Yes. The answer is yes you can study mathematics. There is apparently a rumor going around telling students that math cannot be studied. This is a lie. Run from the darkness.
The issue is students need to learn how to study math. This is where I, as the teacher, come in to hopefully fly in to save the day. Here is the list of ways I personally have studied math and instruct my students to do so.
Cheat Sheet (See photo to the left)
Start reviewing notes, power-points, textbook, or whatever form the material being tested was presented on and on a blank sheet of paper write out problems, equations, formulas, and helpful hints on the material you do not 100% understand. This is your "cheat sheet." Writing the topics you do not feel comfortable with allow your brain to process the material from start to finish and you get to "feel" how the topic is worked out. When I was a student, I would do this multiple times on separate days before a test. Your cheat sheet should get shorter and shorter the more times you complete this exercise. On the last night my sheet would short so I had less material to work through. I like this method because it works for all subjects and it a great to hold onto for use in studying for finals. The picture shown is one of my students "cheat sheets" that he created for his final test (that I did let students use). This does take time but with more repetitions on the same topic the quicker the process will go.
This is a fabulous tool to use with units where there is vocabulary, properties, and formulas that will tested. Old-school using lined index cards and new-school sites like quizzlet are great tools to use while studying. I prefer old-school paper index cards because I learn best when I write the material down (my love of cheat sheets is explained) but I have seen more students lean more towards quizzlet-like sites. The advantage of quizzlet is that you can share your creating with others.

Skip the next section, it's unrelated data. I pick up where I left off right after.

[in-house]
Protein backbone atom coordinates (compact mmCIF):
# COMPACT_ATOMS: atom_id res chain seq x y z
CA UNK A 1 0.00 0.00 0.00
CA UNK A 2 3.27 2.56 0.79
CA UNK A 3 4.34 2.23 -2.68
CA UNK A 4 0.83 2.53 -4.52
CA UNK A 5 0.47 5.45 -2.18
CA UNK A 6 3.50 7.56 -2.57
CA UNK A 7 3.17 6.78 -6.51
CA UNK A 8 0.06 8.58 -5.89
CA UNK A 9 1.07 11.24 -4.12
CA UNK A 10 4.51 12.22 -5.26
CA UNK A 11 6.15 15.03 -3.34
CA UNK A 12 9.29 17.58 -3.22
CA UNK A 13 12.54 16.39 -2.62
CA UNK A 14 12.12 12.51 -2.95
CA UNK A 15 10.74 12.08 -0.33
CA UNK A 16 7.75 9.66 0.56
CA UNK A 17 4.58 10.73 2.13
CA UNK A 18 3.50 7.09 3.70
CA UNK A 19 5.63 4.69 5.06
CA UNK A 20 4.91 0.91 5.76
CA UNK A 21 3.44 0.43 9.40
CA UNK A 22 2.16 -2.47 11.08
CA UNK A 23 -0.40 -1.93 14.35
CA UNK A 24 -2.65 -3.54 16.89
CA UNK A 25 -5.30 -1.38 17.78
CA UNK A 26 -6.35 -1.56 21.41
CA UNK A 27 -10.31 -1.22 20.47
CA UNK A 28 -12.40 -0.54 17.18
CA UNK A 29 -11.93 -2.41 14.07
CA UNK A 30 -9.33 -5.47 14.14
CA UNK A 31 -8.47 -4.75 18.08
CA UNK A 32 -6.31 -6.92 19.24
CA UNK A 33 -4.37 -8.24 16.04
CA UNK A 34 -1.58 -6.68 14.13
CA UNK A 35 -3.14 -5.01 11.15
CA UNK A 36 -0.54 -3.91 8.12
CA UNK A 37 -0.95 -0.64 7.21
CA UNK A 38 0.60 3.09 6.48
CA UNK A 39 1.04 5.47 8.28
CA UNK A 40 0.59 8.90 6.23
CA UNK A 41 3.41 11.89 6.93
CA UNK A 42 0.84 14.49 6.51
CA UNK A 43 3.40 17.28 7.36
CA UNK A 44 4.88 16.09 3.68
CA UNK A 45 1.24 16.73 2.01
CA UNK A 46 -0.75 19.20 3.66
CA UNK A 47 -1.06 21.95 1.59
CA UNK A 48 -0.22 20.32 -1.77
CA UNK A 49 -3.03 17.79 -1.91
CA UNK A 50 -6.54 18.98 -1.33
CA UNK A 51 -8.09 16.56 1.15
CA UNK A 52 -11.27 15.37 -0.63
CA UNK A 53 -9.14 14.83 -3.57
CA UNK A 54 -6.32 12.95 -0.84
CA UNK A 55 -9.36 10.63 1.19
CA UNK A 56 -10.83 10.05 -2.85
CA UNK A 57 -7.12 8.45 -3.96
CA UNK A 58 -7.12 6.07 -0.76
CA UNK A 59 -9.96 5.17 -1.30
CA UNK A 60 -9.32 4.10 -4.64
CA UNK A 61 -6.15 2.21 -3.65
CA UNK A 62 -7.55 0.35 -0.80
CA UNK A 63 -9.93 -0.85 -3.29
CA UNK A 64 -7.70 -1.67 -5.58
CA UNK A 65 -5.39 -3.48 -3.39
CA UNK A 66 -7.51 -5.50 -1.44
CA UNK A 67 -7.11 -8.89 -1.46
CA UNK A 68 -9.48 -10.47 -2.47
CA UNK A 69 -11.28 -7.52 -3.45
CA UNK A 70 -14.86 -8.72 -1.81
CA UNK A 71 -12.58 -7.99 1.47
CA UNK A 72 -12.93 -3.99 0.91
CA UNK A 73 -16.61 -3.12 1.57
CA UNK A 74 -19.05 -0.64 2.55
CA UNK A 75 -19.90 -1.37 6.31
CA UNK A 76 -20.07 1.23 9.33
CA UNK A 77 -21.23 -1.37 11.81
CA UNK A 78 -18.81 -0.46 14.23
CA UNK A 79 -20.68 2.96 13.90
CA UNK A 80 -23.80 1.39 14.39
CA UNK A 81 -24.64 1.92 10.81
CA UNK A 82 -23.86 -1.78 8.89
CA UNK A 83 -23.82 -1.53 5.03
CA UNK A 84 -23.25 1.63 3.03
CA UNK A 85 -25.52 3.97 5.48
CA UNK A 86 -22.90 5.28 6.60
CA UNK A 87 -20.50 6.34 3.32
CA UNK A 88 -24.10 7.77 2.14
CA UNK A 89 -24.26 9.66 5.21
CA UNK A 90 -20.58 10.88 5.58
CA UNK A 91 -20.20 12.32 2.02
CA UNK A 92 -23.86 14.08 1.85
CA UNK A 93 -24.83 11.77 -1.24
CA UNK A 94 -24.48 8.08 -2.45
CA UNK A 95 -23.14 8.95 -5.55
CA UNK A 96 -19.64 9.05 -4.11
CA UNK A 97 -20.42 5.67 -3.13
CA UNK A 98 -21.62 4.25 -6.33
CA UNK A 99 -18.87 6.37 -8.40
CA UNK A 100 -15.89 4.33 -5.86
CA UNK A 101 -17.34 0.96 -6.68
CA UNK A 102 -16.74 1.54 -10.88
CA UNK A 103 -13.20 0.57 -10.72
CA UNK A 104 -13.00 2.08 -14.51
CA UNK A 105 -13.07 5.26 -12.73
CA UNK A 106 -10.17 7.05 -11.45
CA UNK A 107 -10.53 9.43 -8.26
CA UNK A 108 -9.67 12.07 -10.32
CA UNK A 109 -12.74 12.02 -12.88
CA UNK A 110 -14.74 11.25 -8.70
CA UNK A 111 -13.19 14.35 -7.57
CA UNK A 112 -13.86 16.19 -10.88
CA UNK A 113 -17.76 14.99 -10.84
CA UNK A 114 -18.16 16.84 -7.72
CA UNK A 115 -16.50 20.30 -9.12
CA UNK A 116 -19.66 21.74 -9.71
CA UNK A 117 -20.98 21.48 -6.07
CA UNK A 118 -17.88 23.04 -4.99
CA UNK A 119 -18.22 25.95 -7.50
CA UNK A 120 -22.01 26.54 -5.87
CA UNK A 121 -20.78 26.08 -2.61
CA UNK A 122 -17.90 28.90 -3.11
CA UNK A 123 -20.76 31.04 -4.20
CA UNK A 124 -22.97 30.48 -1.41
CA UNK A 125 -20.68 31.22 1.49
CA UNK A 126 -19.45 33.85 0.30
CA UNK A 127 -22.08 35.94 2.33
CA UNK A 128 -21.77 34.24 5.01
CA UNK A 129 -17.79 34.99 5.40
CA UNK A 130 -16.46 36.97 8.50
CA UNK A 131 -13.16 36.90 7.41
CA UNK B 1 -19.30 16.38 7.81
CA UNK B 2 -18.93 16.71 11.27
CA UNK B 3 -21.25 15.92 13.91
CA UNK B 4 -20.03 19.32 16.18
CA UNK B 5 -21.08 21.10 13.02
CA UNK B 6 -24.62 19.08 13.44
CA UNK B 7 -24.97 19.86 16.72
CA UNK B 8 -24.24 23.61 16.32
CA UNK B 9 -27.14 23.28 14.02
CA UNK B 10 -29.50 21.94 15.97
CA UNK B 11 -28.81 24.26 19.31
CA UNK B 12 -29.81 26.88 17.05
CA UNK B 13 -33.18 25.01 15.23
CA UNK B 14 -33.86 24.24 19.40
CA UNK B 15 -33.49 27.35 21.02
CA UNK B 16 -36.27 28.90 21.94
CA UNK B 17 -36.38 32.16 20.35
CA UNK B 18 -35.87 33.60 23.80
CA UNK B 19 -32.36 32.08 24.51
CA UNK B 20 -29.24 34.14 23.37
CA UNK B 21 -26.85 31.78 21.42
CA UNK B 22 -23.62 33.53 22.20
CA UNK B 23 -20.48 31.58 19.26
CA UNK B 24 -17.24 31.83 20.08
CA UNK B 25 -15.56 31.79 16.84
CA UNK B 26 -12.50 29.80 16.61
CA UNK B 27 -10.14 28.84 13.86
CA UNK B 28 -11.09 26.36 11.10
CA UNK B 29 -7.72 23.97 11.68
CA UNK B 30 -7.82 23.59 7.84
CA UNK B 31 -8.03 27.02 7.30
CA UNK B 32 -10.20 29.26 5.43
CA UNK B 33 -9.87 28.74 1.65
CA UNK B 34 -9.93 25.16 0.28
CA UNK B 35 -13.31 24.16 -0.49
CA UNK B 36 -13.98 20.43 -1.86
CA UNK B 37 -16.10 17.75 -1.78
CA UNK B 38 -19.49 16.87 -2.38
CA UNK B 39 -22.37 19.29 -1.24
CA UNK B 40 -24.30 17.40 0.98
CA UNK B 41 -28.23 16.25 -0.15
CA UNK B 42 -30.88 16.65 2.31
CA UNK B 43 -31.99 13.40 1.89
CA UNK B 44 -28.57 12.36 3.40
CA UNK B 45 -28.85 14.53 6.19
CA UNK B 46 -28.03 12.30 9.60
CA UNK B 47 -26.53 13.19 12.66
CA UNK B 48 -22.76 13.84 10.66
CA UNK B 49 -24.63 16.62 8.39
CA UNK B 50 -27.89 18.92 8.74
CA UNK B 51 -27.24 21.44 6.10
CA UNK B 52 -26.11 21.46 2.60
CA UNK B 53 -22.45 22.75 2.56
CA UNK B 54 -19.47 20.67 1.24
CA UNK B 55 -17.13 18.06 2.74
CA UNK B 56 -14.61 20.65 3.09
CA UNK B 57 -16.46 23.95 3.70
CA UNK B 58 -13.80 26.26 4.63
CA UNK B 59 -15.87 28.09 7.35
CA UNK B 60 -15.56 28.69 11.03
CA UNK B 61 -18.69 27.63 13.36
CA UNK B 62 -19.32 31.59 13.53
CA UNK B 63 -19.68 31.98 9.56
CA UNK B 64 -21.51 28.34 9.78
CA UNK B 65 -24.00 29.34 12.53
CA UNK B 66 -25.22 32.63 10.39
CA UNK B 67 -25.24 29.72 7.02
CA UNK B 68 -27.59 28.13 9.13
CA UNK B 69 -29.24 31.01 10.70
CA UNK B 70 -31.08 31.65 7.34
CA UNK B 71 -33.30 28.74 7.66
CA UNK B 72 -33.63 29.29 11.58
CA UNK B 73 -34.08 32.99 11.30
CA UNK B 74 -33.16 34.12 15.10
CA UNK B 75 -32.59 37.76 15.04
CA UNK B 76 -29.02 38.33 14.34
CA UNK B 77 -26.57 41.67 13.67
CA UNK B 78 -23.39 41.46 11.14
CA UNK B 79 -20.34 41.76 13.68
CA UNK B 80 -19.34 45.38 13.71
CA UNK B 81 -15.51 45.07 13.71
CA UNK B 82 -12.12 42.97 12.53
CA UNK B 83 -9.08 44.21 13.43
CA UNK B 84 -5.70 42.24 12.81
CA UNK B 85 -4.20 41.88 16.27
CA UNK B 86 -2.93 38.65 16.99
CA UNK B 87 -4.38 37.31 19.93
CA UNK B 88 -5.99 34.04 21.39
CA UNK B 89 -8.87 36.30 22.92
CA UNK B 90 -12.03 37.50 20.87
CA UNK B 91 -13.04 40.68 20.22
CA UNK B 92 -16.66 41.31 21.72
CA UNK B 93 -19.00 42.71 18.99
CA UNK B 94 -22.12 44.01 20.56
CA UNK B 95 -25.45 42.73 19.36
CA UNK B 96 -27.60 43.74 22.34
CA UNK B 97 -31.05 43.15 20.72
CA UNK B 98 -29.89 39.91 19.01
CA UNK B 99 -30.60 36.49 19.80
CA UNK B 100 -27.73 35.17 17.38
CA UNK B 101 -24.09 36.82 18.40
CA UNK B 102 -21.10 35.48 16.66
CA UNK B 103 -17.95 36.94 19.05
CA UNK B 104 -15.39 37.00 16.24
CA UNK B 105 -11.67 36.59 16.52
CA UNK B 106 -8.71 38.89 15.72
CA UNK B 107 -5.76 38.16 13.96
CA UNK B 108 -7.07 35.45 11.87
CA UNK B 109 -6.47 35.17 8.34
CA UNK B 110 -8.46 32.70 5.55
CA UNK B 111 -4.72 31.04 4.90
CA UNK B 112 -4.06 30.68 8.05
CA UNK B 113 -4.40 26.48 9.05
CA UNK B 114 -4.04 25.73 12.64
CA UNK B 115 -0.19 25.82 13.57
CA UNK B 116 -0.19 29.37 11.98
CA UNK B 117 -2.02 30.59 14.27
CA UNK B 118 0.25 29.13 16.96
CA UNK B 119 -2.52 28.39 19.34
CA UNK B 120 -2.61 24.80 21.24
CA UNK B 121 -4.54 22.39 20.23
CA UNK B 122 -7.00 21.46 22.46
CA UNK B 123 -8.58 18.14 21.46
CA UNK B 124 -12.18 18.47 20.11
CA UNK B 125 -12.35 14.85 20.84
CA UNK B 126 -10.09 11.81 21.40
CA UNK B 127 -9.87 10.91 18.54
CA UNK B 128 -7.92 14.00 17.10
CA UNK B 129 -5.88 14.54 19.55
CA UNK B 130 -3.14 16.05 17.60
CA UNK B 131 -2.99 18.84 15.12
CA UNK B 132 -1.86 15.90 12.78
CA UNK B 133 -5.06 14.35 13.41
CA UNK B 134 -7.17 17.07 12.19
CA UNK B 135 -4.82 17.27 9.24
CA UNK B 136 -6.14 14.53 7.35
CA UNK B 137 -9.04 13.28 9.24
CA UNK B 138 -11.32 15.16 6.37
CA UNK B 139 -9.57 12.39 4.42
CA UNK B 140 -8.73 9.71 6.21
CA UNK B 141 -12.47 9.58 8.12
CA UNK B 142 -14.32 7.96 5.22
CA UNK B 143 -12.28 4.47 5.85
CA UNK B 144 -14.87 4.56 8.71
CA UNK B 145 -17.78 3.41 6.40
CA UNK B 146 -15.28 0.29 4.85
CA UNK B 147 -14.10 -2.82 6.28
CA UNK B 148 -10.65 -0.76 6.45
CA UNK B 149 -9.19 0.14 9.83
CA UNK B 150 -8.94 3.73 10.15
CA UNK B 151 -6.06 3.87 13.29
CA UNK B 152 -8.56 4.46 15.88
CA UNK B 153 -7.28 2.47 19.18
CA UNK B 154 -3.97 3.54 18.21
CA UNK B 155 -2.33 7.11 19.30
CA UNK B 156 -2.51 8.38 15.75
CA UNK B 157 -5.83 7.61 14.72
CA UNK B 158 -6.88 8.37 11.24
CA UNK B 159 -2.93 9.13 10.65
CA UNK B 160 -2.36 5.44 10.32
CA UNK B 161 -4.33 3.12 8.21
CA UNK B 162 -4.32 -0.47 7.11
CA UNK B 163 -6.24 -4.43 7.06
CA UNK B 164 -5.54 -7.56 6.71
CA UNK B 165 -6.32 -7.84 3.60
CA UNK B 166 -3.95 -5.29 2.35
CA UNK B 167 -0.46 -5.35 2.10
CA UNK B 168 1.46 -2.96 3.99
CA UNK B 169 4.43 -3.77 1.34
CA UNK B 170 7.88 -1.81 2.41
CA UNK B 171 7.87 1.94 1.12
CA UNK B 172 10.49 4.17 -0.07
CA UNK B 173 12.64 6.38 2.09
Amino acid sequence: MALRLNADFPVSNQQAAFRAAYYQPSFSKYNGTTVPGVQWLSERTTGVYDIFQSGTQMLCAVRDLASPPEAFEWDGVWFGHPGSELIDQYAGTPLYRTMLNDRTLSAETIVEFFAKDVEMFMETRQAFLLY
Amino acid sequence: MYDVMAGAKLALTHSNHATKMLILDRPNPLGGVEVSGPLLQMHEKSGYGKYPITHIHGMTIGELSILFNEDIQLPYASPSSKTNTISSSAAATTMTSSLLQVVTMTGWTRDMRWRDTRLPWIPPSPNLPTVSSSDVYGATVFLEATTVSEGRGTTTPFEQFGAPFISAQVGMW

I have written of my love for YouTube as a teaching method I use in class so it should be not surprise that I am using it again. I believe that YouTube gets rid of the excuse for students that they do not understand the material on test day (even if they were absent.) It has EVERY TOPIC YOU CAN IMAGINE on it. Simply type to topic in the search bar and 1,000s of videos will appear. I recommend starting with the first one that pops up. You do not like the person on the video you say? pick another one!
Extra Practice Problems (the whole problem, on a clean sheet of paper without referring to the worked out example)
As a coach, I know what my athletes do during practice is a direct implication on how they will preform on game/match/race/meet day. I also know that an athlete does not become an expert by watching me practicing the stroke/running technique but rather by practicing the technique. The same is true with math. Working out extra problems from start to finish does help. I find that students give into the lie that if they understand a problem by watching me going through it problem, hearing my explantation for it, and seeing my work on the board for it that they understand that topic. NOT REALLY TRUE. A student really knows the topic if they can work out a problem from start to finish without assistance. This is why I give my students a study guide/practice test for each test.
Bottom line...to study math you have to take time to study the math. You will not be able to magically get all topics, it will take work. Take the time to figure out what works. There are plenty more ideas, these are just the top
Work with different strategies to see what works. One method may work for one topic but not for the next.
How do you study mathematics?
Educator who loves math and working with students.